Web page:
Just when you’ve perfected working with a group in the same building, part of your project is going to an offshore team. What sorts of challenges will you face? Here are some tips for establishing effective communications and ensuring project success.
Recent trends in outsourcing development projects include the increased use of a more globalized resource pool in the form of offshore development centers (ODCs). If your organization selects offshore resources to help complete a project you’re assigned to, chances are you’ll have some long-distance development efforts to coordinate.
Perhaps the foreign development company you’ll be working with has partnered with a U.S. IT services company. Together, they’ll provide local project management and maybe design, with development occurring offshore. Or you might enter into an agreement with a local vendor that has an ODC from which you agree to purchase a certain amount of services. Regardless of the scenario, however, working with an ODC is likely to introduce some new challenges to your project. In this article, we’ll look at some ways you can help sidestep pitfalls and make things go more smoothly.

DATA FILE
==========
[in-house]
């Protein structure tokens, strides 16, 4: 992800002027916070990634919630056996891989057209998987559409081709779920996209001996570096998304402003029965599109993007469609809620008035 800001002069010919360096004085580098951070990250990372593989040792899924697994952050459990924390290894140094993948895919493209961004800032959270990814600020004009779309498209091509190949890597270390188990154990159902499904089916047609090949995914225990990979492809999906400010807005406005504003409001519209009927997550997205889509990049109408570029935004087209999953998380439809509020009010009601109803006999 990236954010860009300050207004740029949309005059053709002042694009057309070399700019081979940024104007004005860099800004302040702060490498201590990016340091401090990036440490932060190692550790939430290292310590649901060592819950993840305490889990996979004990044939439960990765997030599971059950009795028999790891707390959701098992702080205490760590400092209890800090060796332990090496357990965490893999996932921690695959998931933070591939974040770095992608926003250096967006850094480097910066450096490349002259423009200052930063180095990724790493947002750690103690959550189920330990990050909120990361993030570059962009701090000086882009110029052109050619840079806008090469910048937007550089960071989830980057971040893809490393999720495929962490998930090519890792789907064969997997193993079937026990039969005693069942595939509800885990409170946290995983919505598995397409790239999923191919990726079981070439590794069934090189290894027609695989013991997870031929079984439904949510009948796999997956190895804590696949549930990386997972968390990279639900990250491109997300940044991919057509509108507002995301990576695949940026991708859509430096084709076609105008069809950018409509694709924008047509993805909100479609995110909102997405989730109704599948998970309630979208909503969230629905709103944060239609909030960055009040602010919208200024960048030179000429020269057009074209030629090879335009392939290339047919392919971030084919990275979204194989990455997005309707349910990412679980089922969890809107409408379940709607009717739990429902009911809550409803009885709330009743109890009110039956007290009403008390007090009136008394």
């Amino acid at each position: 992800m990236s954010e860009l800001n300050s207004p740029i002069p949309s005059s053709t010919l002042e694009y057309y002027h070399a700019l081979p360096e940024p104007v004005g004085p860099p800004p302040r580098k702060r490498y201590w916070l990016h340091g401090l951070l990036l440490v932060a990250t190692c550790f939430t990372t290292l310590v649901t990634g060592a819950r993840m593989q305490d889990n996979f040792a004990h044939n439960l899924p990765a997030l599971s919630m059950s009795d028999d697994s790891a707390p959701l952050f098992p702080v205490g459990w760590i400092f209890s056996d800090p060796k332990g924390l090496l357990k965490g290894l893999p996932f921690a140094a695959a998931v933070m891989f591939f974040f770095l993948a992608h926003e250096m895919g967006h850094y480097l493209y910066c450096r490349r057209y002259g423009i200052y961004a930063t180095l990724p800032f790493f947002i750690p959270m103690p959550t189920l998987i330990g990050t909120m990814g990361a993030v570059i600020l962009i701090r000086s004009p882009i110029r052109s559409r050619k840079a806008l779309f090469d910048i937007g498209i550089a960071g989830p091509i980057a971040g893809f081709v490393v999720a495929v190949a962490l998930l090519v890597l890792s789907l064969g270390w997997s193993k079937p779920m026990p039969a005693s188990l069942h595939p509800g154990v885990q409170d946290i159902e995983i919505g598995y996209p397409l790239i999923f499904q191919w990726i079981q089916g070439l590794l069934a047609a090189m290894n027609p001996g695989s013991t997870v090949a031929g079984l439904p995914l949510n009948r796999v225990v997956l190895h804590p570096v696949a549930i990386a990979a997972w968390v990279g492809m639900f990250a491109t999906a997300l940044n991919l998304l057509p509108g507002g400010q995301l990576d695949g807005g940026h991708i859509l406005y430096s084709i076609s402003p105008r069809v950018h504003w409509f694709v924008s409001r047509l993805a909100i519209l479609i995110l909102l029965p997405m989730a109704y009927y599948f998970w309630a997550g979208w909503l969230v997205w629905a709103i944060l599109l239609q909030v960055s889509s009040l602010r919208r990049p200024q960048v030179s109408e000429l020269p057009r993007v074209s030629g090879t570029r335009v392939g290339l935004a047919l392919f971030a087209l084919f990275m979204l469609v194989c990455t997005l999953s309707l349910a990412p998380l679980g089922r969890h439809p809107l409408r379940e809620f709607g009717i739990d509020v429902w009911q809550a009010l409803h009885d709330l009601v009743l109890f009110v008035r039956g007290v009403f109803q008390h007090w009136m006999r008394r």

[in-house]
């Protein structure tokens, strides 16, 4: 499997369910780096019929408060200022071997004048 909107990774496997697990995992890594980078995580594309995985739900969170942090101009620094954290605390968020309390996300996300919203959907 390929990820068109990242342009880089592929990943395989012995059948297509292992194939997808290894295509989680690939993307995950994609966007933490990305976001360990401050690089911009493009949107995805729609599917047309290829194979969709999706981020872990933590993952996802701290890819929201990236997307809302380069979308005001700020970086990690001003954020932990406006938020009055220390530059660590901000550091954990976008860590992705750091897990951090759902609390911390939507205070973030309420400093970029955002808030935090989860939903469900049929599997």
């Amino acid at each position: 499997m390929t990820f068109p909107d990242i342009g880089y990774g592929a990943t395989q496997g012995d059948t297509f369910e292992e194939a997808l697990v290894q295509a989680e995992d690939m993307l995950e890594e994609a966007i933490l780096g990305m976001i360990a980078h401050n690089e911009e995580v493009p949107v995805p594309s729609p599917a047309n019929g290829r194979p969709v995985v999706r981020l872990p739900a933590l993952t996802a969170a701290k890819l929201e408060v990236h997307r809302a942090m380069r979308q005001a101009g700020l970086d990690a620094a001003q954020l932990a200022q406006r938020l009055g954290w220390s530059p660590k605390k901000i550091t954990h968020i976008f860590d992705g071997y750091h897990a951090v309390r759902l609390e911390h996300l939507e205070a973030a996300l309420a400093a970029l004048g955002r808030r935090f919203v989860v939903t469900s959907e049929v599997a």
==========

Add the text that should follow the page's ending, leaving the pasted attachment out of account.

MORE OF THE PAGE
According to one Gartner study, so far, India leads the way in providing software and services with over $4 billion in exports in 2000. Ireland, Israel, Vietnam and China are also providing an increasing range of development services.
A coordinated effort
When you participate in a development project with staff who live far from you, many time zones away and with cultural perspectives and expectations different from yours, you’ll face a number of concerns. In particular, you need to communicate well to keep the development process running smoothly, and you must make sure that code-writing and infrastructure issues don’t hinder your ability to turn out great results.